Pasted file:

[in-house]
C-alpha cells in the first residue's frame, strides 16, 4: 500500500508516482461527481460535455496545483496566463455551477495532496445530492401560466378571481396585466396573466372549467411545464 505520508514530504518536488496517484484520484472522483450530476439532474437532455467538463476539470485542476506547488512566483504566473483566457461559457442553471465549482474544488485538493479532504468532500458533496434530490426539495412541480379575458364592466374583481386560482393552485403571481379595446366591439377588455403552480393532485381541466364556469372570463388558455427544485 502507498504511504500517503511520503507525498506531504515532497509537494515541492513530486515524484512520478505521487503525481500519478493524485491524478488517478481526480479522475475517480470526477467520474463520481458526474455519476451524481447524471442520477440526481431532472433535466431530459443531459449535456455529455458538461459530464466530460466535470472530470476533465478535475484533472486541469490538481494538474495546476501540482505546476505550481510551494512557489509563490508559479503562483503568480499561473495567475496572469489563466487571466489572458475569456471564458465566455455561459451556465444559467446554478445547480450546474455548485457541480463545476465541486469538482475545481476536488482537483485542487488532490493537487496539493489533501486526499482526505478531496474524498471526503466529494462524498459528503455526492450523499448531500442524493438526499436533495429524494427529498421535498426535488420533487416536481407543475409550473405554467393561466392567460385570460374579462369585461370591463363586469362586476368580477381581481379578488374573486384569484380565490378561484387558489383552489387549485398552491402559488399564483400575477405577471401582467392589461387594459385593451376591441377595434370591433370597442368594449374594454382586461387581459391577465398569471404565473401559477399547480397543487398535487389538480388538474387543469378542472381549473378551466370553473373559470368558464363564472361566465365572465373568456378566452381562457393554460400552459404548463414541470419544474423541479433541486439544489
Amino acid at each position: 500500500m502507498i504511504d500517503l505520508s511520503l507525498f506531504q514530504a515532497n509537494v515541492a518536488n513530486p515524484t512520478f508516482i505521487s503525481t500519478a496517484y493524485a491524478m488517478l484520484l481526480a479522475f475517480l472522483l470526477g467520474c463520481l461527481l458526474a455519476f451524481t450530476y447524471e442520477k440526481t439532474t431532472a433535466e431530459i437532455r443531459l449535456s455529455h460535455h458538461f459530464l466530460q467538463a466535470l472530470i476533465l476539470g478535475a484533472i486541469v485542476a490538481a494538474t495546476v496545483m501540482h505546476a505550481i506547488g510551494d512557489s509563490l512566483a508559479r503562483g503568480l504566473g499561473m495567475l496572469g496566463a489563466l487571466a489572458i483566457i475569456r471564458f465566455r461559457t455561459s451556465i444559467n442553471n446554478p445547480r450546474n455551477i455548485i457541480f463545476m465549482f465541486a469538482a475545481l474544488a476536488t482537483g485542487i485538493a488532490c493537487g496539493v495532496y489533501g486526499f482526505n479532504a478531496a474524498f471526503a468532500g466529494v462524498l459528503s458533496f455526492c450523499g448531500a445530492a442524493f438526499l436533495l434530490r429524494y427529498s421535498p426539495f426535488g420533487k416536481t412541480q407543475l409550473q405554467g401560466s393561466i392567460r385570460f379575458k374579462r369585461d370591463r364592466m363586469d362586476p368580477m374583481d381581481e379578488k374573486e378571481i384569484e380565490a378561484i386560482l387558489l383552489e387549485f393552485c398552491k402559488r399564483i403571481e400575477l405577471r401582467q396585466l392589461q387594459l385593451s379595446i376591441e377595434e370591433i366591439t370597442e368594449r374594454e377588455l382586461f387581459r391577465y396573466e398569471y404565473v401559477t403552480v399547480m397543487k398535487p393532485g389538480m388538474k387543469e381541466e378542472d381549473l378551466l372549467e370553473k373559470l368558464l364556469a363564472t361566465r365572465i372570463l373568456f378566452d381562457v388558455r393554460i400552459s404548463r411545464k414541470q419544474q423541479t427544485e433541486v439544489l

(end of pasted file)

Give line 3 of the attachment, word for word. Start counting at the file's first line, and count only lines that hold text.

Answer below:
Amino acid at each position: 500500500m502507498i504511504d500517503l505520508s511520503l507525498f506531504q514530504a515532497n509537494v515541492a518536488n513530486p515524484t512520478f508516482i505521487s503525481t500519478a496517484y493524485a491524478m488517478l484520484l481526480a479522475f475517480l472522483l470526477g467520474c463520481l461527481l458526474a455519476f451524481t450530476y447524471e442520477k440526481t439532474t431532472a433535466e431530459i437532455r443531459l449535456s455529455h460535455h458538461f459530464l466530460q467538463a466535470l472530470i476533465l476539470g478535475a484533472i486541469v485542476a490538481a494538474t495546476v496545483m501540482h505546476a505550481i506547488g510551494d512557489s509563490l512566483a508559479r503562483g503568480l504566473g499561473m495567475l496572469g496566463a489563466l487571466a489572458i483566457i475569456r471564458f465566455r461559457t455561459s451556465i444559467n442553471n446554478p445547480r450546474n455551477i455548485i457541480f463545476m465549482f465541486a469538482a475545481l474544488a476536488t482537483g485542487i485538493a488532490c493537487g496539493v495532496y489533501g486526499f482526505n479532504a478531496a474524498f471526503a468532500g466529494v462524498l459528503s458533496f455526492c450523499g448531500a445530492a442524493f438526499l436533495l434530490r429524494y427529498s421535498p426539495f426535488g420533487k416536481t412541480q407543475l409550473q405554467g401560466s393561466i392567460r385570460f379575458k374579462r369585461d370591463r364592466m363586469d362586476p368580477m374583481d381581481e379578488k374573486e378571481i384569484e380565490a378561484i386560482l387558489l383552489e387549485f393552485c398552491k402559488r399564483i403571481e400575477l405577471r401582467q396585466l392589461q387594459l385593451s379595446i376591441e377595434e370591433i366591439t370597442e368594449r374594454e377588455l382586461f387581459r391577465y396573466e398569471y404565473v401559477t403552480v399547480m397543487k398535487p393532485g389538480m388538474k387543469e381541466e378542472d381549473l378551466l372549467e370553473k373559470l368558464l364556469a363564472t361566465r365572465i372570463l373568456f378566452d381562457v388558455r393554460i400552459s404548463r411545464k414541470q419544474q423541479t427544485e433541486v439544489l